Phobias and Counter-Phobias

There is an entry on the Winter Solstice, Yule, and Christmas on December 15, 2012.

I’m really looking forward to running away over Christmas. A friend from Arizona has invited me, and she does not do anything at all for Christmas. There will be no tree, no Christmas lights on the cactus, no presents, no traditional meal with traditional left-overs. We probably won’t even know which day Christmas falls on.

Instead, there will be drives through the desert, bird watching (hope I see a road runner!), real Mexican food, and lots of talking and catching up. I’ve been there before and know you can see rabbits from her kitchen window and quail and their babies from her living room window. I also know that the thrift store and discount stores are great and I can find real pretty clothes for next to nothing. Perhaps best of all, there will be a three-day powwow with lots of drumming and dancing.

When I stay home, I also avoid celebrating Christmas, but it’s an effort. I get invited for dinner and feelings are hurt if I decline. I am given presents even though I insist I don’t want them and a few Christmas cards float in. Some years, though, I have gotten brave and bought a table top tree and made miniature decorations.

I know that I cannot avoid every situation that brings up bad feelings and horrible memories from the past. It just isn’t possible, because almost every single thing has a bad connotation. As it is, my life is constricted by my fear of having the past stirred up. I don’t watch TV or see movies, for example, because even the most innocuous movies have violent scenes. By the age of five I had seen enough violence to last many, many lifetimes.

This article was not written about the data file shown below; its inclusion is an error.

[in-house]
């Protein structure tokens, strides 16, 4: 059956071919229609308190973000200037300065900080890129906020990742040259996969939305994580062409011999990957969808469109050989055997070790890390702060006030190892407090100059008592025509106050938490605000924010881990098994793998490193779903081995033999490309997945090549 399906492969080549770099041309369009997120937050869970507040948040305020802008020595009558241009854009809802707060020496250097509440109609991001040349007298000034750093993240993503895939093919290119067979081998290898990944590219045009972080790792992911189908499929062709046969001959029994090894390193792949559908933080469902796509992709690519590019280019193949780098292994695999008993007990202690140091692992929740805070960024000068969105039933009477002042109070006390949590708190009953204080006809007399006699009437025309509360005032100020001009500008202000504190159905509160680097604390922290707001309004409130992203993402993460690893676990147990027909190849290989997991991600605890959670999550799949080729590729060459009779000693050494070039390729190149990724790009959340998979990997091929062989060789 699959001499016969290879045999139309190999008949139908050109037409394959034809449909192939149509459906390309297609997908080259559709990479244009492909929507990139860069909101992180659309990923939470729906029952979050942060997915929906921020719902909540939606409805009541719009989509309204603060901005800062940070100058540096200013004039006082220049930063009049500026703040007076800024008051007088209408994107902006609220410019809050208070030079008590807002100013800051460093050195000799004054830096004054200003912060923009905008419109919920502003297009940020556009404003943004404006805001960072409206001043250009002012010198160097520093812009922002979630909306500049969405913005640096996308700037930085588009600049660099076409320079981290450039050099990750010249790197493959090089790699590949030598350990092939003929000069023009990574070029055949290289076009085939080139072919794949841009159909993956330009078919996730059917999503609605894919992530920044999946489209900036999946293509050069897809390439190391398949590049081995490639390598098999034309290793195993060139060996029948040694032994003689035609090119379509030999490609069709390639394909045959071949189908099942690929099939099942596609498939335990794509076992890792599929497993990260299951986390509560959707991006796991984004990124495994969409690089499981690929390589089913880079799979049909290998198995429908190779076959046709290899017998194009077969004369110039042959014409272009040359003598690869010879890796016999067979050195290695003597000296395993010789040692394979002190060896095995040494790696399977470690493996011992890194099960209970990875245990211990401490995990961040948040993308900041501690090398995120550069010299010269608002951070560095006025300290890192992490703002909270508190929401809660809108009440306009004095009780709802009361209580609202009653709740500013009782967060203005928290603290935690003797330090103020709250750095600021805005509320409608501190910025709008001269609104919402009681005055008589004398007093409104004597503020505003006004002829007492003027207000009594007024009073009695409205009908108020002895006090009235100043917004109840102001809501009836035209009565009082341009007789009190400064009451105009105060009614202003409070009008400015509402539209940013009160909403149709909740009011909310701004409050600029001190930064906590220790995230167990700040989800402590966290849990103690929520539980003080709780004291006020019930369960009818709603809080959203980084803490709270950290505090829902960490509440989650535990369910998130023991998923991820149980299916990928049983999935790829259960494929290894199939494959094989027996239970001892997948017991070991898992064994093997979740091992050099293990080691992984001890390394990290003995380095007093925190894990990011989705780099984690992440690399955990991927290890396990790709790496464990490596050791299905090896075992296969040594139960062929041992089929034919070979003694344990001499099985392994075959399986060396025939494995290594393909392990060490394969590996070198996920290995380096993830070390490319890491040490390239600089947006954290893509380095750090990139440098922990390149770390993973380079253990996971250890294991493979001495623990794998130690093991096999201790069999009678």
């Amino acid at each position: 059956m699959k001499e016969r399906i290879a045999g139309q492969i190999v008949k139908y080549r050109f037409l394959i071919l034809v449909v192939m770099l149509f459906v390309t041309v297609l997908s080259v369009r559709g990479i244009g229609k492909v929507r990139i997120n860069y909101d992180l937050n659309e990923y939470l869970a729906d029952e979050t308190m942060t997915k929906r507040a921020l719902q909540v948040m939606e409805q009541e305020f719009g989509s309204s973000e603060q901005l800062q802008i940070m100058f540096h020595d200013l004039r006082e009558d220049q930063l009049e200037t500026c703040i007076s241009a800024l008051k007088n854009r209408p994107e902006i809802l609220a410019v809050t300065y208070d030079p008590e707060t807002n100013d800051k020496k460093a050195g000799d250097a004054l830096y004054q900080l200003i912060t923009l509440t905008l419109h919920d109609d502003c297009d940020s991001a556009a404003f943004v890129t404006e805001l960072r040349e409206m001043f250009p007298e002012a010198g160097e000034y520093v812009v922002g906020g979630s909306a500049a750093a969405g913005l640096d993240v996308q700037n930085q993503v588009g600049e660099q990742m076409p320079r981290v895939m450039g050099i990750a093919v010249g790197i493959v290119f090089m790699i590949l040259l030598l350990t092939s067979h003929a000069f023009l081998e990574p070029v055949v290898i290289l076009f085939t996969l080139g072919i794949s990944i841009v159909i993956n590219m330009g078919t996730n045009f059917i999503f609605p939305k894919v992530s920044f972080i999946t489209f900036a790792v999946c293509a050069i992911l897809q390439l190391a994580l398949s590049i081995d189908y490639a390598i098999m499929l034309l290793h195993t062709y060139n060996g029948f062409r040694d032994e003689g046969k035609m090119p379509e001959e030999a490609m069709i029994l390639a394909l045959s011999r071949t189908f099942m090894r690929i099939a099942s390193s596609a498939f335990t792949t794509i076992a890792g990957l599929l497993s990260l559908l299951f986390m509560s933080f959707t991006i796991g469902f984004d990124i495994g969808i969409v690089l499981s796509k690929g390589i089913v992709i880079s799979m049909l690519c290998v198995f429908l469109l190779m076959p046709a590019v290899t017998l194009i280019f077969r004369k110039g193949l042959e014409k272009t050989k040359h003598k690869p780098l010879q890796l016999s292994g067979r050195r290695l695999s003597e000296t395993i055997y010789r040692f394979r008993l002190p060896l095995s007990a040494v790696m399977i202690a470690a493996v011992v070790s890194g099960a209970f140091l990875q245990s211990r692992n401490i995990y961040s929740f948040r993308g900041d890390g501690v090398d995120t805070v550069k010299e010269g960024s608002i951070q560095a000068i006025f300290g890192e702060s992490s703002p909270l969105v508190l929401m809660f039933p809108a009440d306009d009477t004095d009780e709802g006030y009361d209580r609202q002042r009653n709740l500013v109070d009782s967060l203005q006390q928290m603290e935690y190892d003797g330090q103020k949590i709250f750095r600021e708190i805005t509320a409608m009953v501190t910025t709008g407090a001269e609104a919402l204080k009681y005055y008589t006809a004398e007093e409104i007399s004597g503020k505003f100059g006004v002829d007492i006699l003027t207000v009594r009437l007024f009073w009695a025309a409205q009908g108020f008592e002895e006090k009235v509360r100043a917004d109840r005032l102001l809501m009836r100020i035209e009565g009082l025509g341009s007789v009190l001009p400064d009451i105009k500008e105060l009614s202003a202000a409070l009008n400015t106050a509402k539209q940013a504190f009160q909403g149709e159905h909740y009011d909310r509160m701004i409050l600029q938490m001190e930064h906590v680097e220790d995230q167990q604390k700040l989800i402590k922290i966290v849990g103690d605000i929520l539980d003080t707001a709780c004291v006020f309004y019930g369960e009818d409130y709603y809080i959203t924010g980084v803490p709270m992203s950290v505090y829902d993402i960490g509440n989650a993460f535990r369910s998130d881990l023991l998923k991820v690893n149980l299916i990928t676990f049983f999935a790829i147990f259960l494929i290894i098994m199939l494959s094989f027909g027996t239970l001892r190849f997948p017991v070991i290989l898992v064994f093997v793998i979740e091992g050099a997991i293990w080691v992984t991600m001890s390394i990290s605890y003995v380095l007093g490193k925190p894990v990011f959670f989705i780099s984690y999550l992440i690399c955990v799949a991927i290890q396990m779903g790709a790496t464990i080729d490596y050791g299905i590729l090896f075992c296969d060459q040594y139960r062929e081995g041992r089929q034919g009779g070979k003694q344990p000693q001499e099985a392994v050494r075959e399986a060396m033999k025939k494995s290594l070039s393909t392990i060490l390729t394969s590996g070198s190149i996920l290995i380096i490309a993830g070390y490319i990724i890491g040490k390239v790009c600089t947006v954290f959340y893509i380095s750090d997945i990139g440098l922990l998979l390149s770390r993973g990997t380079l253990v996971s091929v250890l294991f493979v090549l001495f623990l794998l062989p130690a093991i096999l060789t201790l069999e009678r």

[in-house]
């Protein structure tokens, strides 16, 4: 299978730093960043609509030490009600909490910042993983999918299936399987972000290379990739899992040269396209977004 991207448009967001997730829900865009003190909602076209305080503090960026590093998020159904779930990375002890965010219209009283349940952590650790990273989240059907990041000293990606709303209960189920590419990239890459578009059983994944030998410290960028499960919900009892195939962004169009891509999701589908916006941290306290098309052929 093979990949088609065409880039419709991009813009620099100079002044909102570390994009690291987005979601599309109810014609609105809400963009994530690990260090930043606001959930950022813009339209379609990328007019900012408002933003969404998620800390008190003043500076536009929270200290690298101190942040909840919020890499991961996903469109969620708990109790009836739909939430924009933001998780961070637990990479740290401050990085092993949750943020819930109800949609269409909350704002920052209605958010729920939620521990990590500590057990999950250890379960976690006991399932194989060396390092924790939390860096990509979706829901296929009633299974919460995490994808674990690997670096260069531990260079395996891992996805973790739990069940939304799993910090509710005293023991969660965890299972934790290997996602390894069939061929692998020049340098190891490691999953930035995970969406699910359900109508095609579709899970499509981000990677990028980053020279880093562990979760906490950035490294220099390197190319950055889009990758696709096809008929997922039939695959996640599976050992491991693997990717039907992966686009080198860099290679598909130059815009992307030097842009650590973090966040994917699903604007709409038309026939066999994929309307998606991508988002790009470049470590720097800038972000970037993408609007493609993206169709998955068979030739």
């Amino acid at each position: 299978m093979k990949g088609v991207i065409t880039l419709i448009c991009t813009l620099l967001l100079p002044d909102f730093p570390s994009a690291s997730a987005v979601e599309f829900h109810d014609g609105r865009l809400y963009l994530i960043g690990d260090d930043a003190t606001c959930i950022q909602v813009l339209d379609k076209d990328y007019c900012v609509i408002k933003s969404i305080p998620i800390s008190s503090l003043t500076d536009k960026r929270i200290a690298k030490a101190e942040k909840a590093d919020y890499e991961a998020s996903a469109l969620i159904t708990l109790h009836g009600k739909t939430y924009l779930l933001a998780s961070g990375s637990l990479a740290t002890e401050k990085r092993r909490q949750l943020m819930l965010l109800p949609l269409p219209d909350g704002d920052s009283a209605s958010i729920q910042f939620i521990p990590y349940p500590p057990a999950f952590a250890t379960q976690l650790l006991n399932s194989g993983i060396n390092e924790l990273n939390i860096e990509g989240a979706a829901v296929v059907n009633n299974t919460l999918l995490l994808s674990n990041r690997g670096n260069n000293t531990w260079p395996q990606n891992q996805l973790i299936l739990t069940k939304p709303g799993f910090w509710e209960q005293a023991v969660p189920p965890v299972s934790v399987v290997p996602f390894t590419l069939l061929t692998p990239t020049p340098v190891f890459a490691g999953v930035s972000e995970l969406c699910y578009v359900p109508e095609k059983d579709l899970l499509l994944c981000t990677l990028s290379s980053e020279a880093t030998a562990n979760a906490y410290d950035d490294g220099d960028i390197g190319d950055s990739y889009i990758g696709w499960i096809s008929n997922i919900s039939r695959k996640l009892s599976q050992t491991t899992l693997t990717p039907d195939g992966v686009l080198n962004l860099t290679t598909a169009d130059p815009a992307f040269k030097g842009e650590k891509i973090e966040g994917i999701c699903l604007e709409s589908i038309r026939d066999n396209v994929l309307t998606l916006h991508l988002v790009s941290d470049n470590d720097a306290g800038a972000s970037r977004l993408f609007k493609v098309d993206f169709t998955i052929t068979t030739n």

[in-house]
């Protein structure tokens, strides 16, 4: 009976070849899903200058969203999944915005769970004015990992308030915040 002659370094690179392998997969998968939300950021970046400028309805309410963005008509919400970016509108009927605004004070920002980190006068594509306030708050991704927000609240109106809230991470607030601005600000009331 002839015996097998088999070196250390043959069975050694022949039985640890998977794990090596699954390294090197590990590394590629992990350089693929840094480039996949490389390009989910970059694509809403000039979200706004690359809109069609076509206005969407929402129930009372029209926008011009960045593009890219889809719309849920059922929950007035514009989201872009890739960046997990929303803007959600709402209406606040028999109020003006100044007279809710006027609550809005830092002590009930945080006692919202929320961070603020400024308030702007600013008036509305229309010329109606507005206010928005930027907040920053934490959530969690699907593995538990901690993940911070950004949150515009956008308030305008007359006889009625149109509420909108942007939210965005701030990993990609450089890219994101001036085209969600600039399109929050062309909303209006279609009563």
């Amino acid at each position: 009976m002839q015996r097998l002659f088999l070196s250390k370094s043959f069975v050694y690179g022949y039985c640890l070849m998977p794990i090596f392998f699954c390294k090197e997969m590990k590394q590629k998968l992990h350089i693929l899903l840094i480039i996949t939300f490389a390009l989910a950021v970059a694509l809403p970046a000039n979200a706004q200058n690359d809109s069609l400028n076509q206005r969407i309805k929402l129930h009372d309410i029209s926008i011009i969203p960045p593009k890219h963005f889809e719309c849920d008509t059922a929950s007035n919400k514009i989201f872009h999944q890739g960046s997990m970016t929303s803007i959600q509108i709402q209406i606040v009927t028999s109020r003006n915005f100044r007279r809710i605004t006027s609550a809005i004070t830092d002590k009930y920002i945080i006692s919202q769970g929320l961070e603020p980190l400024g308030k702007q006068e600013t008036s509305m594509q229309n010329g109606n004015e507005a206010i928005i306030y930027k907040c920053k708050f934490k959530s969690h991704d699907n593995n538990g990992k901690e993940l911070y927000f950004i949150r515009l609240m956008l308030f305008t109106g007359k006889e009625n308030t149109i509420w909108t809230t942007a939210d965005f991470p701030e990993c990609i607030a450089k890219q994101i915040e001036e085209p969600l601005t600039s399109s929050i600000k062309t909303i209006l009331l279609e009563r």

There are many things I am afraid of that I absolutely cannot avoid. Banks, telephones, mail boxes, weekends, new places, etc. etc. etc. So it feels great to pick something big, like Christmas, and avoid it completely. And it is empowering, because now I am in control enough that I *can* run away, whereas when I was a kid I was held prisoner and could not move.

I’m not peculiar, given my history. It’s a natural reaction to try to avoid situations and objects that were used to hurt you in childhood. Makes sense.

There’s another trauma-based reaction, though, and that is to rush head first into scary situations. Scared of drowning? Learn to surf. Scared of guns? Collect them and go to the shooting range every weekend. Sacred of sex? Become promiscuous. You get the idea.

This time you can recreate the situation and make sure it doesn’t end in the death or torture of you or anybody else. This time it’s going to turn out okay. Or if it doesn’t, at least it will end badly in a totally different way than it did in the cult.

I was going to say that I can’t write much more about being counter-phobic because that’s just not me. Then I realized that is nonsense. Like most people, I am phobic sometimes, counter-phobic other times. For decades I was petrified of anybody finding out about the ritual abuse (including myself) and here I am writing about it on the Internet. Again and again and again. Certainly this is a bigger deal than making a phone call or decorating a Christmas tree. And yet it seems easier.

Go figure.